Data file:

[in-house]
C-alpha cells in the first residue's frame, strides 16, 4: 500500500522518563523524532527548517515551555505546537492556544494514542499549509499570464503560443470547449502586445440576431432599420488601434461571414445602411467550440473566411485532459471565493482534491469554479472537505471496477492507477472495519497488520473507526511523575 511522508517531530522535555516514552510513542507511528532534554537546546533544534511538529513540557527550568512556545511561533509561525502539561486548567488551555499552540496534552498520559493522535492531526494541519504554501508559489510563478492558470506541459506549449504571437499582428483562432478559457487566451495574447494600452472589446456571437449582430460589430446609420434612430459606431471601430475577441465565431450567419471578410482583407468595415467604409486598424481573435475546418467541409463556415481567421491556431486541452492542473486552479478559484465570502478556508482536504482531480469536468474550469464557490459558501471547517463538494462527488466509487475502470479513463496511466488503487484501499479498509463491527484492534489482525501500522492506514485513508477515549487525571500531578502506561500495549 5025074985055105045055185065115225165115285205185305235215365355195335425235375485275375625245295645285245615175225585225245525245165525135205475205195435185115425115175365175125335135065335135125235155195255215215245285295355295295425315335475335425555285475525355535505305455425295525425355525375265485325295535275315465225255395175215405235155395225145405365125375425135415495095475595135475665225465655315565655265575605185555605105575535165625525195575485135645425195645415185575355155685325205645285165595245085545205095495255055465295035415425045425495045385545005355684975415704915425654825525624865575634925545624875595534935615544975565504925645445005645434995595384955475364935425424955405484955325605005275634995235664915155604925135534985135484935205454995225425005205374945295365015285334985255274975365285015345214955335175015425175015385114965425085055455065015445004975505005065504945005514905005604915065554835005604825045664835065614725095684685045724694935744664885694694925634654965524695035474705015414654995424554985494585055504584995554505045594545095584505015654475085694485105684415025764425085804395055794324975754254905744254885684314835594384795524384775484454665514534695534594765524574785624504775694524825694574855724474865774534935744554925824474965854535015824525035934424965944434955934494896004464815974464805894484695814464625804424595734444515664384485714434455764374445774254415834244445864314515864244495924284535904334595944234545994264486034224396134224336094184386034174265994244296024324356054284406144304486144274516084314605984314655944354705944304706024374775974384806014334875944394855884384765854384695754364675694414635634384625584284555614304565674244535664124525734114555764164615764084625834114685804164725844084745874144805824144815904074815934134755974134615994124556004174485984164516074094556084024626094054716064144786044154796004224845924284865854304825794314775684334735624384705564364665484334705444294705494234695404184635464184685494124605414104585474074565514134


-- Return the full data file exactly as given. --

[in-house]
C-alpha cells in the first residue's frame, strides 16, 4: 500500500522518563523524532527548517515551555505546537492556544494514542499549509499570464503560443470547449502586445440576431432599420488601434461571414445602411467550440473566411485532459471565493482534491469554479472537505471496477492507477472495519497488520473507526511523575 511522508517531530522535555516514552510513542507511528532534554537546546533544534511538529513540557527550568512556545511561533509561525502539561486548567488551555499552540496534552498520559493522535492531526494541519504554501508559489510563478492558470506541459506549449504571437499582428483562432478559457487566451495574447494600452472589446456571437449582430460589430446609420434612430459606431471601430475577441465565431450567419471578410482583407468595415467604409486598424481573435475546418467541409463556415481567421491556431486541452492542473486552479478559484465570502478556508482536504482531480469536468474550469464557490459558501471547517463538494462527488466509487475502470479513463496511466488503487484501499479498509463491527484492534489482525501500522492506514485513508477515549487525571500531578502506561500495549 5025074985055105045055185065115225165115285205185305235215365355195335425235375485275375625245295645285245615175225585225245525245165525135205475205195435185115425115175365175125335135065335135125235155195255215215245285295355295295425315335475335425555285475525355535505305455425295525425355525375265485325295535275315465225255395175215405235155395225145405365125375425135415495095475595135475665225465655315565655265575605185555605105575535165625525195575485135645425195645415185575355155685325205645285165595245085545205095495255055465295035415425045425495045385545005355684975415704915425654825525624865575634925545624875595534935615544975565504925645445005645434995595384955475364935425424955405484955325605005275634995235664915155604925135534985135484935205454995225425005205374945295365015285334985255274975365285015345214955335175015425175015385114965425085055455065015445004975505005065504945005514905005604915065554835005604825045664835065614725095684685045724694935744664885694694925634654965524695035474705015414654995424554985494585055504584995554505045594545095584505015654475085694485105684415025764425085804395055794324975754254905744254885684314835594384795524384775484454665514534695534594765524574785624504775694524825694574855724474865774534935744554925824474965854535015824525035934424965944434955934494896004464815974464805894484695814464625804424595734444515664384485714434455764374445774254415834244445864314515864244495924284535904334595944234545994264486034224396134224336094184386034174265994244296024324356054284406144304486144274516084314605984314655944354705944304706024374775974384806014334875944394855884384765854384695754364675694414635634384625584284555614304565674244535664124525734114555764164615764084625834114685804164725844084745874144805824144815904074815934134755974134615994124556004174485984164516074094556084024626094054716064144786044154796004224845924284865854304825794314775684334735624384705564364665484334705444294705494234695404184635464184685494124605414104585474074565514134